Well that was a sucky way to spend an evening.
After a pretty good day of teaching, I came home to watch my beloved hockey team play Game 3 of the Eastern Conference semifinals with all the heart and intensity befitting a September exhibition game.
The Boston Bruins dominated the Blueshirts, though the score was only 2-1. It was a disgraceful effort from the Rangers, as the Bruins, who were already up 2-0 in the series, completely showed more hustle, desire and just plain skill, to be honest, than the punchless Rangers.
Look, I knew this team wasn’t winning the Stanley Cup. They had a mediocre regular season, and barely beat a flawed Washington Capitals team in the first round.
But as a fan, you want to see your team go down fighting, throwing everything they can at the opponent. And the Rangers did none of that Tuesday. Henrik Lundqvist did all he could in net, and a few other guys made some plays, but overall it was just a terrible performance.
So the Rangers go down 3-0 in the series, needing a miracle comeback. Not looking likely. Dammit.
**With all the devastation in Oklahoma right now, we all could use a little bit of good news anywhere we can find it there. So here’s Barbara Garcia, who lost her home and possessions in the storm, getting a wonderful little surprise. Watch this video and see what happens around the 1:35 mark; I predict it’ll bring a big smile to your face.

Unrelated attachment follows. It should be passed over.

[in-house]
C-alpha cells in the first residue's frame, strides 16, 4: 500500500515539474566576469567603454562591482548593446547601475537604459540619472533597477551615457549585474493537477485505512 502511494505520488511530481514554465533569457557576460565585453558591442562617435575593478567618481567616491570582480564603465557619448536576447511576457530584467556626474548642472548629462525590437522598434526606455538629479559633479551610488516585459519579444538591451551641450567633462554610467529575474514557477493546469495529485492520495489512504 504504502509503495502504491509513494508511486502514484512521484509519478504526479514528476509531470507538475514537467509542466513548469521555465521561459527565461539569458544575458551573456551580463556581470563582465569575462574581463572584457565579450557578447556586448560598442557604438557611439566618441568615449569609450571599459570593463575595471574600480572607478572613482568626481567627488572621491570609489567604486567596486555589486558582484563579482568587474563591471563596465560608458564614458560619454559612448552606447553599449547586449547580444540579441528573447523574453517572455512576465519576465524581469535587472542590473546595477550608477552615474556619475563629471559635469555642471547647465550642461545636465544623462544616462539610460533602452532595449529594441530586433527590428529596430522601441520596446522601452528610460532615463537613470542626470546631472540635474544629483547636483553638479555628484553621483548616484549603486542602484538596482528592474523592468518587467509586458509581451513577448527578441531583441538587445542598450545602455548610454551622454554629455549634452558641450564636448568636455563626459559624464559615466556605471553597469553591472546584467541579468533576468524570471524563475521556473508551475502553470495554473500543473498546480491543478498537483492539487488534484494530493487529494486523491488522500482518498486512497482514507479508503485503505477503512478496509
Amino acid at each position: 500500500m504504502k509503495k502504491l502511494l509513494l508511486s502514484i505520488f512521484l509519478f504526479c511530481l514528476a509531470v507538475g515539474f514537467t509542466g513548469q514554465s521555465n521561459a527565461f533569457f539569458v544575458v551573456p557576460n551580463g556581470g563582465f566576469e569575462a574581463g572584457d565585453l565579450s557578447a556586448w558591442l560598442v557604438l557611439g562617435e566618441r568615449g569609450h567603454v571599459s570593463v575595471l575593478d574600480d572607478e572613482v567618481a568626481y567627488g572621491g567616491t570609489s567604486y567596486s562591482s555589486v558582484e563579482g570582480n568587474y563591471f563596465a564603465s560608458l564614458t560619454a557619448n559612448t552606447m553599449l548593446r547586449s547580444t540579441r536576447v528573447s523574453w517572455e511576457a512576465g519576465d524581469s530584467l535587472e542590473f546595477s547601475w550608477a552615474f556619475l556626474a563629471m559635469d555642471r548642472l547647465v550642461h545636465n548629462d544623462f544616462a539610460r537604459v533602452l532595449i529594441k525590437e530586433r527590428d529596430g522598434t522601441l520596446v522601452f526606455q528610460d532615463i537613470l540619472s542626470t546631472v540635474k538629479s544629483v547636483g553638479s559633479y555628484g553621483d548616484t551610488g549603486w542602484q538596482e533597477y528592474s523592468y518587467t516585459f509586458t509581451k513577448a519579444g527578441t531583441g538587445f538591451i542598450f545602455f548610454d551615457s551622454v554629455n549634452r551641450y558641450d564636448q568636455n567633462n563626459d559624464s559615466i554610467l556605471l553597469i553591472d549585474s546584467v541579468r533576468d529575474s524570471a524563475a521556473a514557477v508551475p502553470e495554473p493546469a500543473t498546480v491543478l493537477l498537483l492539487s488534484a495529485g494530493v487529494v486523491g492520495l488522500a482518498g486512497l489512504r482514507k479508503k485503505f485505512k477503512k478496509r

**Mike Veeck is one of the great innovative minds in minor league baseball, a fun-loving son of former big-league owner Bill Veeck who knows how to make attending a baseball game fin.
Mike Veeck has come up with such wonderful ideas as VHS tape Demolition Night, and a Salute to the Cardboard Box, and my personal favorite back in the 70s, Disco Demolition Night, when fans burned horrible disco records.
Anyway, Veeck is at it again with another brilliant promotion; a few weeks ago he wanted to spice up an exhibition game between his St. Paul Saints and the Gary (Ind.) SouthShore Rail Cats, Veeck held an Umpire-Free game.
Instead of having men in blue call balls and strikes and “Safe” or “Out,” kids from a local Little League had placards and help them up on close plays. (Catchers called their own balls and strikes.) The call with the most votes won, naturally.
I love this idea; it totally should catch on elsewhere. After all, with the shoddy umpiring we’ve seen in the bigs this year, could the crowd-sourcing of calls be any worse?